The process is the same one that you would normally use, download the Office Administrative Templates, load the ADMX files into %windir%\PolicyDefinitions\, open gpedit and open the office2013grouppolicyandoctsettings.xlsx you just downloaded to poke around a bit.
Yoni: Those with trained eyes will see things like \general!skydrivesigninoption, \licensing!hidemanageaccountlink, \firstrun!disablemovie, \osm!enablelogging for the first time. These are the same for the traditional and Click-to-Run installation and correspond to a handful of new features from signing into Office to managing telemetry components. In total, Office has 2163 configurable ADMX settings.
Jeremy: I had a chance to interview Skji Conklin the program manager looking over Office Group Policy and Roaming Settings. I think a lot of people who grew up with Roaming User Profiles in Windows might get confused about how the roaming feature works in Office. On the Windows side, we roam the actual file on each log in or log out event, which could amount to several MB of data while causing performance issues among other things when logging in and out.
In Office, we roam a tiny amount of information tied to the user account - links to the most recently used docs (MRU), custom dictionary, last page or last slide, and theme settings. Since we only roam links to files instead of the files themselves, the settings package is tiny and file access management policies remain intact.
Yoni: With Office Telemetry running, Group Policy configurations in place and our new understanding for roaming settings in Office, the final core area to look at was install time configuration. If you are using the traditional MSI installation package the Office Customization Tool is basically identical to the Office 2010 version and can be used in the same way. Likewise, you can use the configuration.xml file format we've had since Office 2007 as well.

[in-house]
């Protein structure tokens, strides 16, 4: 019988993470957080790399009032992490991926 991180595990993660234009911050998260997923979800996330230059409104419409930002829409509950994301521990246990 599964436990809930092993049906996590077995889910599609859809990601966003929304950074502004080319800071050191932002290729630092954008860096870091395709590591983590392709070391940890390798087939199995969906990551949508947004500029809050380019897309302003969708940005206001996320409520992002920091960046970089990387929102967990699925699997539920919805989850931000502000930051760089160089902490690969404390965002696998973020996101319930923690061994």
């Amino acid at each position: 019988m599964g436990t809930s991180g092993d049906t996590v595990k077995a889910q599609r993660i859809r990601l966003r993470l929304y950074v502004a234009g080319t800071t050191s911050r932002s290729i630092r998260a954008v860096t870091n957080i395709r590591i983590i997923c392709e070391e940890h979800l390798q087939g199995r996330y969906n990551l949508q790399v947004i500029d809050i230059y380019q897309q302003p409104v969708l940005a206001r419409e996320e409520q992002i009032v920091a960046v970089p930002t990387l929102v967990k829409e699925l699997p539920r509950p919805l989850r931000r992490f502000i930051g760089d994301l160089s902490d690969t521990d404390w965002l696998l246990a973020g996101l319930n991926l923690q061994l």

Jeremy: When you start looking at Click-to-Run, you need the Office Deployment Tool (ODT). Click-to-Run doesn't use the Office Customization Tool and the configuration.xml file is different. Last week, we saw the ODT used to download a Click-to-Run package and this week we explained the new configuration XML file and how that can control software update behavior with a Click-to-Run install. There is a great article on ODT options on TechNet.
Yoni: Next week we'll talk about the implications of a user-based Office model, demonstrate the user-based activation experience with Online Services IDs or Single Sign On with ADFS and we'll bring in special guest, Mark Russinovich, to talk about how Azure Active Directory is secured.
Jeremy: Be sure to tune in at 9am PST on April 3rd for the Garage Series Live! show where we'll bring in Paul Thurrott from winsupersite.com along with early adopters and engineers to discuss their experiences with the new Office with live Q&A.
See you next week!
Garage Series for IT Pros Archive for previous episodes
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Office TechCenter on TechNet
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About the Garage Series hosts:
By day, Jeremy Chapman works at Microsoft, responsible for optimizing the future of Office client and service delivery as the senior deployment lead. Jeremy’s background in application compatibility, building deployment automation tools and infrastructure reference architectures has been fundamental to the prioritization of new Office enterprise features such as the latest Click-to-Run install. By night, he is a car modding fanatic and serial linguist. He first met Yoni Kirsh, founder of the Australian-based deployment services company Fastrack Technology, back in 2007 at a Microsoft customer desktop advisory council. Yoni's real-world experience managing some of the largest Client deployments for the Asia Pacific region has helped steer the direction of the new Office. Additionally, Yoni is an aviation enthusiast and pilot. Both Jeremy and Yoni are respected technical speakers and between them have over 20 years of experience in the deployment and management of Microsoft Office and Windows clients. They are also leading experts in the transition to Office as a service.